Art Blog

Passover children's book

Jewish Book Award Winner

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An Interview with Sydney Taylor 2014
Jewish Book Award Winner,
Catia Chen, Illustrator

Passover children's book

Click on this link to order:
The Longest Night: A Passover Story

In addition to publishing art and books, I am a Jewish educator. I am the library director at Emek Hebrew Academy where I’ve been developing an innovative program for creativity education called the “Talent Center” model. You can find out more about it here: http://holysparks.org/jewish-art/dayschools

As an artist and Jewish librarian, I was delighted and curious to be part of the Sydney Taylor Book Award Blog Tour. This award is the leading Jewish children’s book prize and went to a lovely picture book, “The Longest Night,” written by Laurel Snyder. Read below for highlights of a lovely and quite profound conversation I had with the illustrator of this year’s picture book winner, Catia Chen, on art, education, and infusing ordinary life with moments of magic.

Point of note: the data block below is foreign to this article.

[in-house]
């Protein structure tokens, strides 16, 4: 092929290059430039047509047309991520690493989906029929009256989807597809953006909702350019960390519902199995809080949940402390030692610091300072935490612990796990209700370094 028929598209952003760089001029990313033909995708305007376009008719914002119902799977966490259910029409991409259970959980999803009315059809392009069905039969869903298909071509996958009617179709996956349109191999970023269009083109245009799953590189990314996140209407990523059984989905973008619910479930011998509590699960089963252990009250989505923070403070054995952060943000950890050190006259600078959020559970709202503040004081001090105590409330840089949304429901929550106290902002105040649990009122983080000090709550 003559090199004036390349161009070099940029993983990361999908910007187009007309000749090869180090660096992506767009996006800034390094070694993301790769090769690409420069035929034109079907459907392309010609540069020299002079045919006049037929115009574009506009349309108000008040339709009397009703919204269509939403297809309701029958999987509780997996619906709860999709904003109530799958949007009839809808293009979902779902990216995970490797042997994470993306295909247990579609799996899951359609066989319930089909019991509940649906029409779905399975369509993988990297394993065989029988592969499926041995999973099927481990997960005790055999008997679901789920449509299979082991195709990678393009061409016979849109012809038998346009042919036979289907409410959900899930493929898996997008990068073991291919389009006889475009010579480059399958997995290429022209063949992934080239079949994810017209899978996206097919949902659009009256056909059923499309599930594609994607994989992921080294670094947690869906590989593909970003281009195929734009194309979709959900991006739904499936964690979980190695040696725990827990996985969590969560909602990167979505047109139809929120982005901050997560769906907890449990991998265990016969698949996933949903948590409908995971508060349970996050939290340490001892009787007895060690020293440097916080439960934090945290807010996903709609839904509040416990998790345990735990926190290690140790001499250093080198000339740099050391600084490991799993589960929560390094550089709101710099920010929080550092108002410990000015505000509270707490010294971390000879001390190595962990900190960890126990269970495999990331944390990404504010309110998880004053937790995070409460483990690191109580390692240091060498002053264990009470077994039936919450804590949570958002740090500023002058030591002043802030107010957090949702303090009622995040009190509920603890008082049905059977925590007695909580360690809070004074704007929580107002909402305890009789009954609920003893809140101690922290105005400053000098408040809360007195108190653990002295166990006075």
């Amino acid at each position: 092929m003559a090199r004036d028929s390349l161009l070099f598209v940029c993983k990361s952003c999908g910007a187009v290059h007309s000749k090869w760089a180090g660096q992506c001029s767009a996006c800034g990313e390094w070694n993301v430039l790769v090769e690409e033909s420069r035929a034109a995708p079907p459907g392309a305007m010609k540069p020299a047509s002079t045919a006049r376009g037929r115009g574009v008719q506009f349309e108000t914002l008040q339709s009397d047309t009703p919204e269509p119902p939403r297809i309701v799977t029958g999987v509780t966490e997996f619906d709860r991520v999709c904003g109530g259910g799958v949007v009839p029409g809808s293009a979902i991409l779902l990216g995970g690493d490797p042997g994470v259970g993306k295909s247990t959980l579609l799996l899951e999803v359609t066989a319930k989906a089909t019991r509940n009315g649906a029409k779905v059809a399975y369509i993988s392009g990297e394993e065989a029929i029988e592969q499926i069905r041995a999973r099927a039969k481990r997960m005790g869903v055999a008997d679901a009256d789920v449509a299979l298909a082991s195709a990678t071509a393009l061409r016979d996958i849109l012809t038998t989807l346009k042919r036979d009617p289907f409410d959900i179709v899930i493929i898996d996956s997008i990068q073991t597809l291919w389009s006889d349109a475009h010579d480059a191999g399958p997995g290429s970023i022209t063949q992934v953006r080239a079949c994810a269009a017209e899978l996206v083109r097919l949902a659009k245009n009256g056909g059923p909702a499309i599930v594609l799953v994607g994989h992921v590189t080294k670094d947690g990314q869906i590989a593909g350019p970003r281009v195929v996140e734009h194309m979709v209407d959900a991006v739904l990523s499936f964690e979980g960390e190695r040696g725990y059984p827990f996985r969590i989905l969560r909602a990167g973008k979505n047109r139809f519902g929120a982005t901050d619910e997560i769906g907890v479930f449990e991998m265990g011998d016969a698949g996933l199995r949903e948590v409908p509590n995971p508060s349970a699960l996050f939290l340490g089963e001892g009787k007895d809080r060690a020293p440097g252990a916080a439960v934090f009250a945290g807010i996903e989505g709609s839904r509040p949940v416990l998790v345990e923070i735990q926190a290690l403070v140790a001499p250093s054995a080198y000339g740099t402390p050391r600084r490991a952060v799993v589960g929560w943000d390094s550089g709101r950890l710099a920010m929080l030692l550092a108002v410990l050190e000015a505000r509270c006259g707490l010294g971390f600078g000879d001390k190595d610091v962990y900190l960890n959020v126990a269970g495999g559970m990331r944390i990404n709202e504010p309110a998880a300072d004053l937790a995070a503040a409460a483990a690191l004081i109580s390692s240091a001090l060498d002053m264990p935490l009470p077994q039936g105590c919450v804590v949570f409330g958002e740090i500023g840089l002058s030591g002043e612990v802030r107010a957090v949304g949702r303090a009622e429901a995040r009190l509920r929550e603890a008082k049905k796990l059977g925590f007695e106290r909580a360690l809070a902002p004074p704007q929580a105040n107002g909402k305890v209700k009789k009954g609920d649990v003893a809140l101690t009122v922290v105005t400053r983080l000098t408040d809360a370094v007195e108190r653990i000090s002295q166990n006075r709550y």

birds

What is your background and how did you get involved in illustrating children’s books?

Catia:  My parents are from Taiwan and moved to Brazil. I was born and raised in Brazil. I feel lucky to have that diversity in my background. I feel at home in a lot of different cultures because of my very rich, open and happy childhood experience in Brazil. I think the tropical warm full of dance and samba unconsciously comes out in my work even though I have a quieter kind of personality. I went to school for art and began illustrating for children 10 years ago. I moved to New York City in September. Currently, I’m working on illustrating children’s books and creating paintings for gallery shows. I’m also looking for commercial art opportunities.